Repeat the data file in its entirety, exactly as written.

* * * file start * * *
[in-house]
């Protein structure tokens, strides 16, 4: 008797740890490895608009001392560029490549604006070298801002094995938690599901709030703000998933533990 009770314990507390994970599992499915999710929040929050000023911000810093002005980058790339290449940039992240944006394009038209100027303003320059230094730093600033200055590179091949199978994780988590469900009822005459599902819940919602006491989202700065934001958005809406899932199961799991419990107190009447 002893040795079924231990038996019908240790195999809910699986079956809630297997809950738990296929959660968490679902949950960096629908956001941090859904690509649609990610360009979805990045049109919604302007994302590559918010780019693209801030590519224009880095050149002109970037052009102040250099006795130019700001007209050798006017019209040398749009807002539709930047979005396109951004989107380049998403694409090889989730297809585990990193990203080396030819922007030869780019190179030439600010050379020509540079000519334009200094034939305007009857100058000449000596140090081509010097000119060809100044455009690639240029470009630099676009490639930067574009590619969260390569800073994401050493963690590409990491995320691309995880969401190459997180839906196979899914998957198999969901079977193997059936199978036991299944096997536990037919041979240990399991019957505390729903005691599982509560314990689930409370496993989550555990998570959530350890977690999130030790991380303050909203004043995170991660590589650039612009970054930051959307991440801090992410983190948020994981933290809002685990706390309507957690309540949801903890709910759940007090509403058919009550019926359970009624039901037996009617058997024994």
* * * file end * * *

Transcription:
[in-house]
């Protein structure tokens, strides 16, 4: 008797740890490895608009001392560029490549604006070298801002094995938690599901709030703000998933533990 009770314990507390994970599992499915999710929040929050000023911000810093002005980058790339290449940039992240944006394009038209100027303003320059230094730093600033200055590179091949199978994780988590469900009822005459599902819940919602006491989202700065934001958005809406899932199961799991419990107190009447 002893040795079924231990038996019908240790195999809910699986079956809630297997809950738990296929959660968490679902949950960096629908956001941090859904690509649609990610360009979805990045049109919604302007994302590559918010780019693209801030590519224009880095050149002109970037052009102040250099006795130019700001007209050798006017019209040398749009807002539709930047979005396109951004989107380049998403694409090889989730297809585990990193990203080396030819922007030869780019190179030439600010050379020509540079000519334009200094034939305007009857100058000449000596140090081509010097000119060809100044455009690639240029470009630099676009490639930067574009590619969260390569800073994401050493963690590409990491995320691309995880969401190459997180839906196979899914998957198999969901079977193997059936199978036991299944096997536990037919041979240990399991019957505390729903005691599982509560314990689930409370496993989550555990998570959530350890977690999130030790991380303050909203004043995170991660590589650039612009970054930051959307991440801090992410983190948020994981933290809002685990706390309507957690309540949801903890709910759940007090509403058919009550019926359970009624039901037996009617058997024994």